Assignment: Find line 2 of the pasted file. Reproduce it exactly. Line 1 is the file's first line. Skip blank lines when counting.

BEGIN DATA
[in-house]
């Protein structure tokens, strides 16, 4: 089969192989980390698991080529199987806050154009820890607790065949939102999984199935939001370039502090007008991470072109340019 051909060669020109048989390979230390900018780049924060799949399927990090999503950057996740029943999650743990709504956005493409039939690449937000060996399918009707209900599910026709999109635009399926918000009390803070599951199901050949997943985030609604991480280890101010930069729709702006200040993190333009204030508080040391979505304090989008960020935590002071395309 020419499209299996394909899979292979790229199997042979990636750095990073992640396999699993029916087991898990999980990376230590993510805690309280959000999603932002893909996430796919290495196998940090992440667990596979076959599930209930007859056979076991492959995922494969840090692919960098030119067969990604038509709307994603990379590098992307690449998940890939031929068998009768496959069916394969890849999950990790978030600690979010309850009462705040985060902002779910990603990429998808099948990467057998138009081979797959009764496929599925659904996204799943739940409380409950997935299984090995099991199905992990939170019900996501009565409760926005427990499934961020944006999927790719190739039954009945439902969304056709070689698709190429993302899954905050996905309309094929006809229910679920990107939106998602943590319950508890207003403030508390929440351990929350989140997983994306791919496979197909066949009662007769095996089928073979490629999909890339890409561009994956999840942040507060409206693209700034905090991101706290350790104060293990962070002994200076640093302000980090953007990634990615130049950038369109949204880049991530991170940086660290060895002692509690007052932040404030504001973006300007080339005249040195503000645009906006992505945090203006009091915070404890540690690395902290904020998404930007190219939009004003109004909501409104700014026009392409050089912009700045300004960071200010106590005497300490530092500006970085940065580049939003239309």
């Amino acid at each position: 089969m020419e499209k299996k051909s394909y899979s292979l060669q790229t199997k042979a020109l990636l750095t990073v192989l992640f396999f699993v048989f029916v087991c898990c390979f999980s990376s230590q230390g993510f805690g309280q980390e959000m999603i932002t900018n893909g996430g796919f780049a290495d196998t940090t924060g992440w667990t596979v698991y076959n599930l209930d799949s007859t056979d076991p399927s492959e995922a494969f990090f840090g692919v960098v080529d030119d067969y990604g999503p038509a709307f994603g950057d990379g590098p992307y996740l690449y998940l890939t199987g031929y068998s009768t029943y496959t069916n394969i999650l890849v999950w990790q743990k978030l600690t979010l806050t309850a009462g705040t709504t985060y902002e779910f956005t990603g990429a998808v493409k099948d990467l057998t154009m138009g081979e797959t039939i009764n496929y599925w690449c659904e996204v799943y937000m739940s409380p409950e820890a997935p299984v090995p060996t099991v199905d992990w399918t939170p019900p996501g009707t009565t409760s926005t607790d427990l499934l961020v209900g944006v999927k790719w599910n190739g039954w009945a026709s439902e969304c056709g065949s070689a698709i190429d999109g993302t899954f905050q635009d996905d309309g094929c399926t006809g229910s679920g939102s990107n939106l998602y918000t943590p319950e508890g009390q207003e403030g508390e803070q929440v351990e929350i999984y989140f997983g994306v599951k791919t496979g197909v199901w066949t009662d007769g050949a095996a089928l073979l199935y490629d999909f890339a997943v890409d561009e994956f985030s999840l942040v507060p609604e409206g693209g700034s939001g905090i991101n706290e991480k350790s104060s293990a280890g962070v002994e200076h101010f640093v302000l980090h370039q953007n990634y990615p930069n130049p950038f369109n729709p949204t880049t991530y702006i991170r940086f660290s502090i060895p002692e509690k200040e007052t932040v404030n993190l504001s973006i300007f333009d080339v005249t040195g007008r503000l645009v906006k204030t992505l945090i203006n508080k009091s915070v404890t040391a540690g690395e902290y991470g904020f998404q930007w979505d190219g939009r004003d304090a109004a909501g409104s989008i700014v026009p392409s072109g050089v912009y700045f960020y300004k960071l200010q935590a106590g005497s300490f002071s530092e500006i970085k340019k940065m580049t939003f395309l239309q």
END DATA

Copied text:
């Protein structure tokens, strides 16, 4: 089969192989980390698991080529199987806050154009820890607790065949939102999984199935939001370039502090007008991470072109340019 051909060669020109048989390979230390900018780049924060799949399927990090999503950057996740029943999650743990709504956005493409039939690449937000060996399918009707209900599910026709999109635009399926918000009390803070599951199901050949997943985030609604991480280890101010930069729709702006200040993190333009204030508080040391979505304090989008960020935590002071395309 020419499209299996394909899979292979790229199997042979990636750095990073992640396999699993029916087991898990999980990376230590993510805690309280959000999603932002893909996430796919290495196998940090992440667990596979076959599930209930007859056979076991492959995922494969840090692919960098030119067969990604038509709307994603990379590098992307690449998940890939031929068998009768496959069916394969890849999950990790978030600690979010309850009462705040985060902002779910990603990429998808099948990467057998138009081979797959009764496929599925659904996204799943739940409380409950997935299984090995099991199905992990939170019900996501009565409760926005427990499934961020944006999927790719190739039954009945439902969304056709070689698709190429993302899954905050996905309309094929006809229910679920990107939106998602943590319950508890207003403030508390929440351990929350989140997983994306791919496979197909066949009662007769095996089928073979490629999909890339890409561009994956999840942040507060409206693209700034905090991101706290350790104060293990962070002994200076640093302000980090953007990634990615130049950038369109949204880049991530991170940086660290060895002692509690007052932040404030504001973006300007080339005249040195503000645009906006992505945090203006009091915070404890540690690395902290904020998404930007190219939009004003109004909501409104700014026009392409050089912009700045300004960071200010106590005497300490530092500006970085940065580049939003239309």